Regions mean business
BUSINESS confidence in Mackay, Rockhampton and Gladstone has suffered a bigger hit from the downturn in new mining investment than from the flood event from tropical cyclone Oswald.
Chamber of Commerce and Industry Queensland regional manager Victoria Bradshaw said the flooding had mostly impacted smaller towns and should not have too much impact on the region's economy.
"Businesses in Mackay, Rockhampton, Emerald and Gladstone have felt limited impact due to recent weather events, particularly in comparison to the floods experienced two years ago when Rockhampton and Emerald businesses experienced extensive financial losses," she said.
"Some smaller regional towns such as Baffle Creek, Agnes Water, Tannum Sands and Boyne, have been isolated due to road closures, which has had an impact on access to supplies and trade."
Ms Bradshaw said agricultural properties in areas around Jambin and within the Banana Shire were also hard hit.
"Absenteeism due to road closures or property damage will also have had some impact on business, however, this was very short-lived. Businesses should have been able to get back on track in a relatively short time frame," she said.
"The main impact that floods have in central Queensland is the lack of reliability of the Bruce Hwy due to road closure, which in turn means that businesses cannot get supplies in or transport goods and produce out.
"In the 12 months leading to the end of 2012 most people feel that the downturn had bottomed out.
"They are therefore entering 2013 with a view that businesses can understand the market and manage their expectations with little fluctuation anticipated."
MANY Wide Bay/Burnett businesses were dealt a devastating blow by the floods that followed tropical cyclone Oswald down the Queensland coast, according to the Chamber of Commerce and Industry Queensland.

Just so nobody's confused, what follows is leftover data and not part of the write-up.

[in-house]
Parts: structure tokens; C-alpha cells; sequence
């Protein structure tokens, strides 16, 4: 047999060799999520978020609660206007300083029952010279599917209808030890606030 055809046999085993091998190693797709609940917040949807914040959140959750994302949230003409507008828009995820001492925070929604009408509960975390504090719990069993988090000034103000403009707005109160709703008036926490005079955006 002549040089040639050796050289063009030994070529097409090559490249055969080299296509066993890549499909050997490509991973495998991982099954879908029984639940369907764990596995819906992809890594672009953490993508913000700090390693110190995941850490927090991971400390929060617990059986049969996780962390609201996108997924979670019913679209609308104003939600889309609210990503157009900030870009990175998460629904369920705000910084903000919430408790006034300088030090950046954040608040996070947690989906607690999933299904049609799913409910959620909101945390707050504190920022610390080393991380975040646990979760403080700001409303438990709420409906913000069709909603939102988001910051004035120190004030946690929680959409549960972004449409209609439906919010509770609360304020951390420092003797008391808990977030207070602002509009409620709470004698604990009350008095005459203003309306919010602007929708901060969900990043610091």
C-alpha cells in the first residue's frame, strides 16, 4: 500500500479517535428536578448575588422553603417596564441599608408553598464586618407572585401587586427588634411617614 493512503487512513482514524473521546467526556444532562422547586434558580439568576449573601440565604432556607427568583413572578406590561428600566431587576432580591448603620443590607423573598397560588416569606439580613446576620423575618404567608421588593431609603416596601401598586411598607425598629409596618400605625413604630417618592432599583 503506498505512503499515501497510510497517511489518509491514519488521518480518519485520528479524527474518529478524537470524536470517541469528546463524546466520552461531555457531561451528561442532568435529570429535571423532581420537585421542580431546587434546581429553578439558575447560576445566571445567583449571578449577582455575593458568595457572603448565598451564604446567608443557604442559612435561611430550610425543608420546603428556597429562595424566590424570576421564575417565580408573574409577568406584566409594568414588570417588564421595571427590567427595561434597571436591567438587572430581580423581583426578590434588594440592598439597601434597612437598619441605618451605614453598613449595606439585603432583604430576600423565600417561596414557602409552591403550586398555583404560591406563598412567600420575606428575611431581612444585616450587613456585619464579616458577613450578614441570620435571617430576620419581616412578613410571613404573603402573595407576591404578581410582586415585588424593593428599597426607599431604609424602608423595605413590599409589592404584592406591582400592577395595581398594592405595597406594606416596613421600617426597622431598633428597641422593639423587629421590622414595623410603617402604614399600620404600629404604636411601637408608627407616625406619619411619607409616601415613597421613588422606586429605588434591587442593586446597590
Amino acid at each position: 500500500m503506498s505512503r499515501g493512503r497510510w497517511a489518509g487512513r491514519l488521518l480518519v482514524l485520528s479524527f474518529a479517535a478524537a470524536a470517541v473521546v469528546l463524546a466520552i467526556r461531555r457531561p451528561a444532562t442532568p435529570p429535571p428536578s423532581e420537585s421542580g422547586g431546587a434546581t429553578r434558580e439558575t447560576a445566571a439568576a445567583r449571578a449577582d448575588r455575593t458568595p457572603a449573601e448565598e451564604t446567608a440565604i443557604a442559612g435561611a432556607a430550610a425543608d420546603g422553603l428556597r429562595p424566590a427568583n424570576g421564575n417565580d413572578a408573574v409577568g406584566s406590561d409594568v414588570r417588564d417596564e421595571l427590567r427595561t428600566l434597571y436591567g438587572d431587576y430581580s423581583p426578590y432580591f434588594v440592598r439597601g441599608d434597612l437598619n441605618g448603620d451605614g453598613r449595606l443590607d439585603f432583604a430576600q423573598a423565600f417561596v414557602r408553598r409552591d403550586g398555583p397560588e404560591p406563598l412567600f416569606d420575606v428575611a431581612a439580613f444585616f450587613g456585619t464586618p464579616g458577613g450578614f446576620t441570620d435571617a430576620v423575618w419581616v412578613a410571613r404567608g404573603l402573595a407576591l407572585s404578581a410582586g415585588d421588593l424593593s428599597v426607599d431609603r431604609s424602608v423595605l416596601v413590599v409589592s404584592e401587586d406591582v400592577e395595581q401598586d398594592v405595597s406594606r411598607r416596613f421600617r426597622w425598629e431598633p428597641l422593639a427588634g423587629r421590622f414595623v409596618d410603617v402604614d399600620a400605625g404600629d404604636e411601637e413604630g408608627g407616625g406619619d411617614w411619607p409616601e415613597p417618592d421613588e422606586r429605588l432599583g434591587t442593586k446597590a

Regional manager Hamish Bolderston said the effect had been "wide-reaching and varied throughout the region with many businesses left completely devastated".
"Others (were) able to operate in a limited capacity while they re-established and some with minimal damage," he said.
He praised the efforts of businesspeople and government departments to help the region.
"Different to recent events there has been a very proactive message from all levels of government and the business community to ensure that people know that regional centres are open for business," he said.
"Local consumers continue to have needs to be met and local business is doing all that is possible to provide the service.
"It is hoped that activity driven by rebuilding will help with recovery, however, longer-term initiatives will need to be considered to help attract new investment."
Mr Bolderston called on local people to support businesses as they got back on their feet and suggested governments might need to do more in the medium term to promotethe region.
THE effect of ex-tropical cyclone Oswald on businesses and the general economy in the Ipswich region was largely short-lived, according to the Chamber of Commerce and Industry Queensland.
Regional manager Colin Fruk said some businesses, particularly in Laidley, were hard hit but most Ipswich businesses only had to cope with a loss of trade caused by people staying home.
"It was a nervous couple of days once the flood warnings were issued, but on the whole, Ipswich escaped relatively unscathed," he said.
"There doesn't seem to be any real long-term consequences for local business. There was a measurable increase in confidence as businesses looked towards the new year (but) it is too soon to tell whether ex-cyclone Oswald has put a dampener on that new enthusiasm."
A THIRD flood event in as many years has been the reality for some businesses in Warwick, Chinchilla and Laidley this year.
Chamber of Commerce and Industry Queensland south-west regional manager Roger Gorrel said last month's floods had "placed a great deal of pressure on the business owners, not only from an economic point of view but from a social point of view, as well".
"People need to be mindful that businesses are now open and ready to do business," he said.
"Some areas of economic activity, especially around the agricultural sector in the Lockyer Valley and parts of the Somerset, Southern Downs, South and North Burnett local government areas, will take longer (to recover) than other businesses."